Also, consider the fact that mood follows action. Grandmother knew this, which is why she said to mother, “If you don’t feel good, clean the stove.” Similarly, doing something productive engenders positive feelings, in contrast to doing something negative or doing nothing at all. The advice is sound: Change what you do and you change your view.

Research has shown that optimism, whether “natural” or “learned,” results in better health. People who are optimistic have a better handle on dealing with their emotions, which has an impact on the immune system, heart, and other body functions.

Positivity brings hope, which is a cousin of optimism. A series of tests on hope was given at the University of Kansas, and results were compared to the Scholastic Aptitude Test (SAT) scores, which are supposed to determine success as a college freshman. It was found that the test scores on hope were better predictors than the SAT scores. Hope and optimism are learned. They are teachable. A starting point is always to ask yourself, How can I say that in a positive way?”


  • People do better when they feel good, rather than when they feel bad.
  • Consequences are usually imposed, which is the prime reason why they are perceived negatively and why they do not change the way a person wants to behave.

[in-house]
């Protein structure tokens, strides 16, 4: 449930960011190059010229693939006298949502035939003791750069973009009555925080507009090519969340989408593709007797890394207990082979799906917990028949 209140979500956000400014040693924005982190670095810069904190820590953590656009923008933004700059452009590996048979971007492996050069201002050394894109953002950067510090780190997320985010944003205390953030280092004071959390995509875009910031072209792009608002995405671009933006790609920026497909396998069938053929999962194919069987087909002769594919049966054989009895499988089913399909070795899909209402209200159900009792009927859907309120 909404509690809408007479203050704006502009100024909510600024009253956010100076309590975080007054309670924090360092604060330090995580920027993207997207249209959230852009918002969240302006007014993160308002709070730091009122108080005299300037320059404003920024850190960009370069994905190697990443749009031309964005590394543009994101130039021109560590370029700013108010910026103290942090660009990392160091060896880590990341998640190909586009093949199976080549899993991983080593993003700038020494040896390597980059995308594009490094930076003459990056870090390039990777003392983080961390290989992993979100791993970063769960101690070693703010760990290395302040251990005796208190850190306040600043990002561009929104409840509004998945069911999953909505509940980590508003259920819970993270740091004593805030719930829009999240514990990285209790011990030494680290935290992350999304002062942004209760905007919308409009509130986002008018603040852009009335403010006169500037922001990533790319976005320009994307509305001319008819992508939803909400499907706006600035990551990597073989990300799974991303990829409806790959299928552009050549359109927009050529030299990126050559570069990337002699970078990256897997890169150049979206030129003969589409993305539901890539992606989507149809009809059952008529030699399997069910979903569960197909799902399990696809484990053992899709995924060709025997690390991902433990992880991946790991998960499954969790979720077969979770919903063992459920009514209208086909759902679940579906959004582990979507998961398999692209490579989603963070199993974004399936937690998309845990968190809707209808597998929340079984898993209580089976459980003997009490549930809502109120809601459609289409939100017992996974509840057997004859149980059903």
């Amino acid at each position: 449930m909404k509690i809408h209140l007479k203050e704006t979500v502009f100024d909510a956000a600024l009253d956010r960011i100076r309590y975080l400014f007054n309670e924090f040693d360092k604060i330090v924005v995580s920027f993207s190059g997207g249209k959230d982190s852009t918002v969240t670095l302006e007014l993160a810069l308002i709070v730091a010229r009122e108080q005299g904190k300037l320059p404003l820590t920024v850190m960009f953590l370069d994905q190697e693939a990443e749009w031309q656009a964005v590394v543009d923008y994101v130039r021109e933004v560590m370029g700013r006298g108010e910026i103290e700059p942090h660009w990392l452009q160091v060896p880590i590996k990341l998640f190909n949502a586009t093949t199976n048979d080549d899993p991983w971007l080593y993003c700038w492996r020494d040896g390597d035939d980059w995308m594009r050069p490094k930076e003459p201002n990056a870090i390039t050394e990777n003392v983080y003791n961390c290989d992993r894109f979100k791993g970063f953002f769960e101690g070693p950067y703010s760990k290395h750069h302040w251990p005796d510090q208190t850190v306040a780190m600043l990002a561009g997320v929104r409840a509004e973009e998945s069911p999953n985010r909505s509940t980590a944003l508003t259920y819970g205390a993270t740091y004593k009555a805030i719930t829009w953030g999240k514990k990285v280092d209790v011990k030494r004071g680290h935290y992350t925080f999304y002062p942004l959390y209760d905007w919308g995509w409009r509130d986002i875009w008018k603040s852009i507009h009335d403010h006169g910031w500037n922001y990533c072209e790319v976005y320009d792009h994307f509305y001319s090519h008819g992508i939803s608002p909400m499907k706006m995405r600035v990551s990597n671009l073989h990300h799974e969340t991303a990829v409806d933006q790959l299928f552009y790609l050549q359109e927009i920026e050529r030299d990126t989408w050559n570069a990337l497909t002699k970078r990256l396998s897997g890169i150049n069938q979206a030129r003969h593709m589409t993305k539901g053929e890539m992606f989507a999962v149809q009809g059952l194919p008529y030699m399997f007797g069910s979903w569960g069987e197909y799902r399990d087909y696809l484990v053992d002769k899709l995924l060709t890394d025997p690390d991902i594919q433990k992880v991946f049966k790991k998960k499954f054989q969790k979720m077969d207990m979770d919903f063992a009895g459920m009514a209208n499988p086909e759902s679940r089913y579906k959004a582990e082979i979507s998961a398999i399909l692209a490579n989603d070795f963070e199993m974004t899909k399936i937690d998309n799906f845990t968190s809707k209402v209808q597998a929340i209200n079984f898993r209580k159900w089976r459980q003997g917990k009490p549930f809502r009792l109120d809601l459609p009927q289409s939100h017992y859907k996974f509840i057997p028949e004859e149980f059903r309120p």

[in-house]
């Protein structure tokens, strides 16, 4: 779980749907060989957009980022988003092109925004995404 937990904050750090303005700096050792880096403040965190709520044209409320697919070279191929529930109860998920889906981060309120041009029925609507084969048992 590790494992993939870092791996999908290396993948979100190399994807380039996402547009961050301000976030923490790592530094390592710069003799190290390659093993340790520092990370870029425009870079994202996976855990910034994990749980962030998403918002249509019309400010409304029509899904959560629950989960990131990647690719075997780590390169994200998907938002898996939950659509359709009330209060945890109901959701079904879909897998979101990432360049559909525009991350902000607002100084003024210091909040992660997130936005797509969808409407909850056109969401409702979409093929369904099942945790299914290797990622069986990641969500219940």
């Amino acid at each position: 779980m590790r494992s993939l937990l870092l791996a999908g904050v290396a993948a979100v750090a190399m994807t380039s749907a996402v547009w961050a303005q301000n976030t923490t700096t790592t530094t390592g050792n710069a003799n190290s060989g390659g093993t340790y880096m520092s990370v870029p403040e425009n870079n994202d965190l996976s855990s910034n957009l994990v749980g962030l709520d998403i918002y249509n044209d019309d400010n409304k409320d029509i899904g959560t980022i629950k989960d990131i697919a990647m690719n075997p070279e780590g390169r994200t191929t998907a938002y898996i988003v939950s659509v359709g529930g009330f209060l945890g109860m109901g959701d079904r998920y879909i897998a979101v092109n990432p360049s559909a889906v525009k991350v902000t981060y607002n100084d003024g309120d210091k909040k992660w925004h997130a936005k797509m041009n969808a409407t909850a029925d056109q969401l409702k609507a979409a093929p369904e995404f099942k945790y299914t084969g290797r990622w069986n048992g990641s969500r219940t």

• Advertising consequences ahead of time is counterproductive because it focuses on consequences, rather than on expected behaviors.
  • If a consequence is deemed necessary, rather than assign it, a more effective approach is to elicit the consequence, thus placing ownership and responsibility on the young person.
  • Contingencies promise with the positive and place the responsibility on the young person, where it belongs, rather than on the adult.
  • Negative comments engender negative attitudes. Positive comments engender positive attitudes.
  • People who are most effective in influencing other people phrase their communications in positive terms.
  • Positivity brings hope.
  • The pictures that people have of themselves drive their behaviors.
  • Positivity prompts feelings of being valued, enthusiastic, supported, respected, motivated, challenged, capable, and proud.